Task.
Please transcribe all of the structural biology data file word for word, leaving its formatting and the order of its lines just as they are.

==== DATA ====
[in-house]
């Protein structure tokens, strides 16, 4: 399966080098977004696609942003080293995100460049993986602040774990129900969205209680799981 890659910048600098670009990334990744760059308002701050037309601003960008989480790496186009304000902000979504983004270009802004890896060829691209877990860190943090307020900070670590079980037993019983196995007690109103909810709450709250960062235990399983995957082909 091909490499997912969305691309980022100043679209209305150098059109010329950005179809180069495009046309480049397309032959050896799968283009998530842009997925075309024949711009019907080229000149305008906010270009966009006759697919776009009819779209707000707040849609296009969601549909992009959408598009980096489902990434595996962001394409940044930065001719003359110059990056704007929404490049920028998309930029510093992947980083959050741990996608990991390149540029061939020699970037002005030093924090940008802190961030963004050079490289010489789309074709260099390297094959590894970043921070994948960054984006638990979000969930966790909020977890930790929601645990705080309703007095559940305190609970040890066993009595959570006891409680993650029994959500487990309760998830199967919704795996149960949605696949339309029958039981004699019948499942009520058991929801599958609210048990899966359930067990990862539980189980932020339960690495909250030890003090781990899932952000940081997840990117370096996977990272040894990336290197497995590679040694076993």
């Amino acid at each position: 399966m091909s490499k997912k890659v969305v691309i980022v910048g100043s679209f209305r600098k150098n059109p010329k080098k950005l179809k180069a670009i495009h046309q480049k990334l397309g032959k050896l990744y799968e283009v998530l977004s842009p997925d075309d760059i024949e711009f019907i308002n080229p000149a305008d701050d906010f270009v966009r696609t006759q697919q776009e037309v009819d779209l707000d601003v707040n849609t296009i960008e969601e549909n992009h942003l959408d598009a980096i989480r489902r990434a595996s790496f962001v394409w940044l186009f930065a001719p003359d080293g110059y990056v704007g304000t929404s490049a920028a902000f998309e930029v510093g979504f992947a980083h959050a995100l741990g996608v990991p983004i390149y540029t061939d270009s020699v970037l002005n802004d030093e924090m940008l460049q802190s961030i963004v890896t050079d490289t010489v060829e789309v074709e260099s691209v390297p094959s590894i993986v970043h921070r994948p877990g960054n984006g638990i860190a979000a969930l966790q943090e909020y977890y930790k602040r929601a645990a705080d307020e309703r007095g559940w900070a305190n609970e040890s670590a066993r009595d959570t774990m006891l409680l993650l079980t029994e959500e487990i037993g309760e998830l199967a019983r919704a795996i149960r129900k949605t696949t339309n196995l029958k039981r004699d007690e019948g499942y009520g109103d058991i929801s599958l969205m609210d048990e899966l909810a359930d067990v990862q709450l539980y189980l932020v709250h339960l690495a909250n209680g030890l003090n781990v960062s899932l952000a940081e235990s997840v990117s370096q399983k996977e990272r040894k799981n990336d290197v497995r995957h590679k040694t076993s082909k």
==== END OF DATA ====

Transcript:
[in-house]
């Protein structure tokens, strides 16, 4: 399966080098977004696609942003080293995100460049993986602040774990129900969205209680799981 890659910048600098670009990334990744760059308002701050037309601003960008989480790496186009304000902000979504983004270009802004890896060829691209877990860190943090307020900070670590079980037993019983196995007690109103909810709450709250960062235990399983995957082909 091909490499997912969305691309980022100043679209209305150098059109010329950005179809180069495009046309480049397309032959050896799968283009998530842009997925075309024949711009019907080229000149305008906010270009966009006759697919776009009819779209707000707040849609296009969601549909992009959408598009980096489902990434595996962001394409940044930065001719003359110059990056704007929404490049920028998309930029510093992947980083959050741990996608990991390149540029061939020699970037002005030093924090940008802190961030963004050079490289010489789309074709260099390297094959590894970043921070994948960054984006638990979000969930966790909020977890930790929601645990705080309703007095559940305190609970040890066993009595959570006891409680993650029994959500487990309760998830199967919704795996149960949605696949339309029958039981004699019948499942009520058991929801599958609210048990899966359930067990990862539980189980932020339960690495909250030890003090781990899932952000940081997840990117370096996977990272040894990336290197497995590679040694076993």
């Amino acid at each position: 399966m091909s490499k997912k890659v969305v691309i980022v910048g100043s679209f209305r600098k150098n059109p010329k080098k950005l179809k180069a670009i495009h046309q480049k990334l397309g032959k050896l990744y799968e283009v998530l977004s842009p997925d075309d760059i024949e711009f019907i308002n080229p000149a305008d701050d906010f270009v966009r696609t006759q697919q776009e037309v009819d779209l707000d601003v707040n849609t296009i960008e969601e549909n992009h942003l959408d598009a980096i989480r489902r990434a595996s790496f962001v394409w940044l186009f930065a001719p003359d080293g110059y990056v704007g304000t929404s490049a920028a902000f998309e930029v510093g979504f992947a980083h959050a995100l741990g996608v990991p983004i390149y540029t061939d270009s020699v970037l002005n802004d030093e924090m940008l460049q802190s961030i963004v890896t050079d490289t010489v060829e789309v074709e260099s691209v390297p094959s590894i993986v970043h921070r994948p877990g960054n984006g638990i860190a979000a969930l966790q943090e909020y977890y930790k602040r929601a645990a705080d307020e309703r007095g559940w900070a305190n609970e040890s670590a066993r009595d959570t774990m006891l409680l993650l079980t029994e959500e487990i037993g309760e998830l199967a019983r919704a795996i149960r129900k949605t696949t339309n196995l029958k039981r004699d007690e019948g499942y009520g109103d058991i929801s599958l969205m609210d048990e899966l909810a359930d067990v990862q709450l539980y189980l932020v709250h339960l690495a909250n209680g030890l003090n781990v960062s899932l952000a940081e235990s997840v990117s370096q399983k996977e990272r040894k799981n990336d290197v497995r995957h590679k040694t076993s082909k």